Forecasting the future of Michigan's great lakes - ABC 12 – WJRT – Flint, MI

Forecasting the future of Michigan's great lakes

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MICHIGAN (WJRT) - (05/08/14) - For more than 14 years, lake-shore owners, boat owners, commercial shipping and local businesses have struggled with exceptionally low water levels on the Great Lakes.

Following relatively high lake levels into the late 90s, the decline was abrupt and significant.

It began with the weather phenomenon known as El Nino during the winter of 1997-98. The upwelling of very warm water in the eastern Pacific resulted in a mild, snowless winter across the Great Lakes.

That was immediately followed by a hot, dry summer in 1998.

Evaporation is the most important meteorological factor when it comes to the decline of water levels on a seasonal basis.

After several years of low water, we had another extremely warm year in 2012, and lake levels finally bottomed-out at record low levels in January of 2013.

Since then, the Great Lakes have rebounded very quickly. First, it was heavy rains across the region last spring that resulted in flooding over many parts of our area. All of that water eventually made its way into the lakes. Following that, we experienced a bitterly cold winter with record snowfall, which we are still trying to shake.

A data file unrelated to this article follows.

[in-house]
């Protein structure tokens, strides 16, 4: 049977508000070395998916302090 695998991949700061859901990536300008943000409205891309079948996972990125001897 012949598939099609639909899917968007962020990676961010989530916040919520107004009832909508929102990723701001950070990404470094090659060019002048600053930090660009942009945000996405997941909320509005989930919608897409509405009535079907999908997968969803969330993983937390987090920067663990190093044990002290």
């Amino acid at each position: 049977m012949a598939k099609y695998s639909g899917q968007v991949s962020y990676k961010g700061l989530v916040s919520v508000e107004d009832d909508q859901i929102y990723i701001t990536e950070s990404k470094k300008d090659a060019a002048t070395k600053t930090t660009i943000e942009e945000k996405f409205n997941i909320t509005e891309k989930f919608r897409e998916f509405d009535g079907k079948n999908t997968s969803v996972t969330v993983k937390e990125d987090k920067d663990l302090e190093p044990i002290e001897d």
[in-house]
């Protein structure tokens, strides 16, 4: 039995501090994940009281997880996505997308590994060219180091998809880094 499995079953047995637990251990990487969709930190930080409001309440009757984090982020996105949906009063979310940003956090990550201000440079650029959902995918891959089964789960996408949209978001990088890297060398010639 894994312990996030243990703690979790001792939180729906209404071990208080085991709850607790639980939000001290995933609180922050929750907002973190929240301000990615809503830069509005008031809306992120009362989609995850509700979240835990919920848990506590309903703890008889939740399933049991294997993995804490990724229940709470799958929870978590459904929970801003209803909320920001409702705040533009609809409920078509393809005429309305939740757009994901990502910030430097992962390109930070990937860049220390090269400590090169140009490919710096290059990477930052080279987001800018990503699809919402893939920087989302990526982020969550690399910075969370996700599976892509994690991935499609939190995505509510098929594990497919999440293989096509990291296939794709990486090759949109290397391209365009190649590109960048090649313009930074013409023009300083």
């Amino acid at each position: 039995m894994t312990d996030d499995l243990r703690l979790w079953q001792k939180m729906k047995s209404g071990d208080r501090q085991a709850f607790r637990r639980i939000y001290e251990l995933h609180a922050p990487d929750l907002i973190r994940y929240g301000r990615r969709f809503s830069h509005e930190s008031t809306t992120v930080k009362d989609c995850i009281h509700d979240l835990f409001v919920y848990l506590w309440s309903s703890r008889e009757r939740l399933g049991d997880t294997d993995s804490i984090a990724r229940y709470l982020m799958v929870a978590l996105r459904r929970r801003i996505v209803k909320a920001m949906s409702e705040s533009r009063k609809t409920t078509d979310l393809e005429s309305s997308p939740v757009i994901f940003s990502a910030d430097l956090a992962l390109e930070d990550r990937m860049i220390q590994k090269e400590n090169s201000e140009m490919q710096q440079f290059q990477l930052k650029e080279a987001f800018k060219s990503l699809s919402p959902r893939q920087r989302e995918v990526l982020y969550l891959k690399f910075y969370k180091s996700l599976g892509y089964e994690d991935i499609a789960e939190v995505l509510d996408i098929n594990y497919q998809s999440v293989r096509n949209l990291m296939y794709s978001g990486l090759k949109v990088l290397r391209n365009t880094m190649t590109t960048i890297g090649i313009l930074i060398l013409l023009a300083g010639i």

In fact, heading into May, Lake Superior had nearly 50 percent ice coverage, while Lake Huron had 10 to 20 percent coverage. Both are records. Of course, in order to have ice, water temperatures have to be cold, and right now, the water temperatures of the Great Lakes are colder than they have ever been this late in the season.

Data just released Monday by the Army Corp of Engineers shows that the level on Lake Huron has risen more than 20 inches in the last 15 months, and for the first time in 15 years, Lake Superior is above its long-term average.

With the rains we have already experienced this spring, and with the current cold water temperatures on the Lakes, the six month forecast for lake levels is good, too. The Corp expects Lake Huron to reach its long-term average level.

When it comes to a long-term forecast, you can expect more ups and downs.

While the forecast for rising lakes levels does look pretty good right now, it does appear that a new El Nino event may be brewing for next winter.
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